As celebrated as the film of the year so far on this blog on November 11th, 2006, spanning 3 continents and 5 languages with a crew of 1,200:
As Alejandro said in his acceptance speech "...emotion needs no translation."
Directed by Mexican filmmaker Alejandro Gonzalez Inarritu; written by Mexican screenwriter, novelist and professor Guillermo Arriaga; Cinematography by Mexican DP Rodrigo Prieto; Edited by Douglas Crise and Stephen Mirrione; Original Music by Gustavo Santaolalla.
What I think is of note is this quiet movement that is going on. It seems to me the drama coming out of Mexico right now is among the very best and consistent in the world.
Look at the great films of THIS year alone:
"Babel" - Alejandro Gonzalez Inarritu
"Children of Men" - Alfonso Cuaron
"Pan's Labyrinth" - Guillermo del Toro
and worth noting
"Volver" by legendary Spanish director Pedro Almodovar.
Recall some of the past work of these Mexican directors:
Inarritu: "Amores perros"; BMW films: "Powder Keg"; "21 Grams"
Cuaron: "Great Expectations"; "Y tu mama tambien"; "Harry Potter and the Prisoner of Azkaban"
del Toro: "Cronos"; "Mimic"; "The Devil's Backbone"; "Blade II"; "Hellboy"
From a country whose peoples cross the border at great personal sacrifice and loss of life for unforeseen perils and the promise of opportunity. Do these directors embody the spirit of their people, that we as a nation possessed ourselves a mere 100 years ago, that created a foundation of legendary achievement, a time when we were creating ourselves out of great turmoil and pain?
It has been said that "300 hundred years of peace in Switzerland produced the cuckoo clock, and the 30 year war produced the Renaissance". In that regard expect more product in the vein of "Night at the Museum." I am not putting that film down. It's been #1 at the box office for 5 weeks in a row and obviously what the public is demanding in this country. Something safe enough to bring our sheltered children to, to watch alongside our friends and family members, that whispers the promise that it will not offend, disturb or rattle our delicate sensitivities. Who wants that when everything is so PERFECT in the world?
Here's what some of our foreign counterparts produced this year:
"The Queen"; "Venus"; "Joyeux Noel"; "Tsotsi"; "Volver"; "Curse of the Golden Flower"; and the above mentioned Mexican films.
Sure we've had some good films this year from the venerable Clint Eastwood (2), Mel Gibson (ahem), Robert de Niro, Scorcese, Edward Zwick, and Marc Foster, to name a few. But we all know, people vote with their wallets, so let's see what the highest grossing films are for 2006.
No surprises hear:
1) Pirates of the Caribbean: Dead man's Chest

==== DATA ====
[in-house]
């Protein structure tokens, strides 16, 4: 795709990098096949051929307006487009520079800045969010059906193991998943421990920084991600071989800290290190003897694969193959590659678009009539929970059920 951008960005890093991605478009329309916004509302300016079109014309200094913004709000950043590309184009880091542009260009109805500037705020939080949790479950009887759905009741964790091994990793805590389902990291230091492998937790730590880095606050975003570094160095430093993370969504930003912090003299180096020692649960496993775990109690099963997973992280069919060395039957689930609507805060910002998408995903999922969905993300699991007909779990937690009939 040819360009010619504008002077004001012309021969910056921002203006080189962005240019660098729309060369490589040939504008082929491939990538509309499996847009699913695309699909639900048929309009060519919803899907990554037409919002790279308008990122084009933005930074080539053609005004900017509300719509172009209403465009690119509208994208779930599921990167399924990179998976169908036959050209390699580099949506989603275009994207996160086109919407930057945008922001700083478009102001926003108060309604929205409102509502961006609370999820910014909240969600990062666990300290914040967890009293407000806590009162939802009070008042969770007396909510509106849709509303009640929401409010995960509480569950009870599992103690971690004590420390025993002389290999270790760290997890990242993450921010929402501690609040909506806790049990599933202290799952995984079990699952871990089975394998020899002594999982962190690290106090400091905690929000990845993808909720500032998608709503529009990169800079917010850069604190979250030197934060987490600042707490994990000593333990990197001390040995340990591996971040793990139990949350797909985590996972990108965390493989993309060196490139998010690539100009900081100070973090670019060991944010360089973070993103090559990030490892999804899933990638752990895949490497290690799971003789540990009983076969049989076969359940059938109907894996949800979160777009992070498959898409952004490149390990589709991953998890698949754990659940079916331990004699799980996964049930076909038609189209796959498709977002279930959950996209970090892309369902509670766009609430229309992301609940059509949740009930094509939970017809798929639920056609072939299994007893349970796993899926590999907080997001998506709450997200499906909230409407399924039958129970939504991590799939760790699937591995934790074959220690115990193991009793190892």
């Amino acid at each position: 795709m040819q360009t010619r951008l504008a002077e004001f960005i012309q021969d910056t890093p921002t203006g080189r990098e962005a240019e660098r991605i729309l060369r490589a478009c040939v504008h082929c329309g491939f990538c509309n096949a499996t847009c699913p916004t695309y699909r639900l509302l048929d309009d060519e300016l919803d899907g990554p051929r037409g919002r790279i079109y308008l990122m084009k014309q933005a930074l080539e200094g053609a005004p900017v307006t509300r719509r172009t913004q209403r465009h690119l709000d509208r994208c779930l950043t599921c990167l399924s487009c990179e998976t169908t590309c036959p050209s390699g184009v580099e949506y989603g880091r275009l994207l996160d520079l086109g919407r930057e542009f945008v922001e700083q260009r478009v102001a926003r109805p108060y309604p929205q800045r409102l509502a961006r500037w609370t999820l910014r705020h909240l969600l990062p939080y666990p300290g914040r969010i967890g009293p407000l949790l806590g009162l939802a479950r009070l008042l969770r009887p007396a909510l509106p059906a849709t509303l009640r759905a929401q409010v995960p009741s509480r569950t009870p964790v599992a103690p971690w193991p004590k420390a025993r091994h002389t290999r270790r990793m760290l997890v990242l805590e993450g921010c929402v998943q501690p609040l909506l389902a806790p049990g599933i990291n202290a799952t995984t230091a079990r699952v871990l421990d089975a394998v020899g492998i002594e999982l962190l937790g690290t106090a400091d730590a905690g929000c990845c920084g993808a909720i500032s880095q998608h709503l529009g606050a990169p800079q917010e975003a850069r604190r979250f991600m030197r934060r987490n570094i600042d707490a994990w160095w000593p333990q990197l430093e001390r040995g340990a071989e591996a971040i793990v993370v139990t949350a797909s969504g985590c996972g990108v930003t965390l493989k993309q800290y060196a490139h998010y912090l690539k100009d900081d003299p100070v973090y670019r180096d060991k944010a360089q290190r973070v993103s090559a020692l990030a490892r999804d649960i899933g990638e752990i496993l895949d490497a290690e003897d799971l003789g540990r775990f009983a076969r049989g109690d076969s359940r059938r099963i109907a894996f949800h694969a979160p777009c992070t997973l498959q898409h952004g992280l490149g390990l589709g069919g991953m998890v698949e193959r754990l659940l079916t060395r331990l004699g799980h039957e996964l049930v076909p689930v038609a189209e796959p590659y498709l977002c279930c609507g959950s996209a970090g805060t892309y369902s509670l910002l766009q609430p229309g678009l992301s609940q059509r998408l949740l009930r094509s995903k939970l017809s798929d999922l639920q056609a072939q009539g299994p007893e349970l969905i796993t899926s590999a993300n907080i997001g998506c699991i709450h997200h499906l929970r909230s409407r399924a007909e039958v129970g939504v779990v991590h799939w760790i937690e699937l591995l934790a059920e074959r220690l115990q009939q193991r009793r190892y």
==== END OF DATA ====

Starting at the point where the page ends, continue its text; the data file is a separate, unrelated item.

3) X-Men: The Last Stand
4) The Da Vinci Code
5) Superman Returns
So far in the top 5 we have 2 movies based on comic books, a movie based on a RIDE at Disneyland, a film about talking cars and a best selling novel pretending to be about the true nature of Mary Magdeline and the cover up surrounding it.
Escapism, fantasy, make believe? No political statements here. The only statement that can be gleamed from this is "we're very happy to have our heads buried in the sand. Please continue to destroy our planet while we turn to look the other way". That may be just my interpretation, though. Don't mind me.
6) Ice Age: The Meltdown
7) Night at the Museum
8) Happy Feet
9) Casino Royale
10) Over the Hedge
Much more optimistic here, right? Now were into films aimed entirely at preschoolers and toddlers (minus the Bond film, which I admittedly enjoyed).
Care to see the next 5?
11) Talladega Nights: The Ballad of Ricky Bobby
12) The Pursuit of Happyness
14) Mission Impossible III
15) Borat: Cultural Learnings of America for Make Benefit Glorious Nation of Kazakhstan
I'm pleased with number 12, "The Pursuit of Happyness". A nice holiday film about a poor slob who picks himself up in order to provide a better life for his family. A film about the American Dream directed by a true American: Italian director Gabriele Muccino, who until this film has only directed films in his native country.
I guess my message is painfully obvious. I'm of the minority of idealistic naivetes who look at film as art, not commerce, and not always mere entertainment.
Why should I think a film can change people's attitudes? How can I believe a simple film can change the course of world events? Dream on. That is unless you include the vilified film,"Triumph of the Will". Commissioned to depict honor, peace, spirituality, unification, rebirth, purpose, belief and cooperation. A film that unified a disparate nation of people spread across the globe, that brought the nazi regime to power and- well you know the rest. Its producer, by the way, was a first timer who misunderstood the power of film and the power of the artist as someone who COULD influence and shape opinions, Adolph something-or-other.
With great TALENT comes great responsibility.
What is the public telling us? Why are these films being celebrated with the only award that really matters, success?
(Follow the money trail).
WHO CONTROLS THE MEDIA? Why are almost ALL NEWS and COMMUNICATION outlets UNIFIED under one banner? These are questions for artists. This is what we are charged with.
Let's celebrate our Mexican brothers tonight for reminding us about the power of cinema, of great drama and, as Inarritu stated in his acceptance speech, "...emotion needs no translation."
"Babel", Best Motion Picture as nominated by the foreign press. Well done.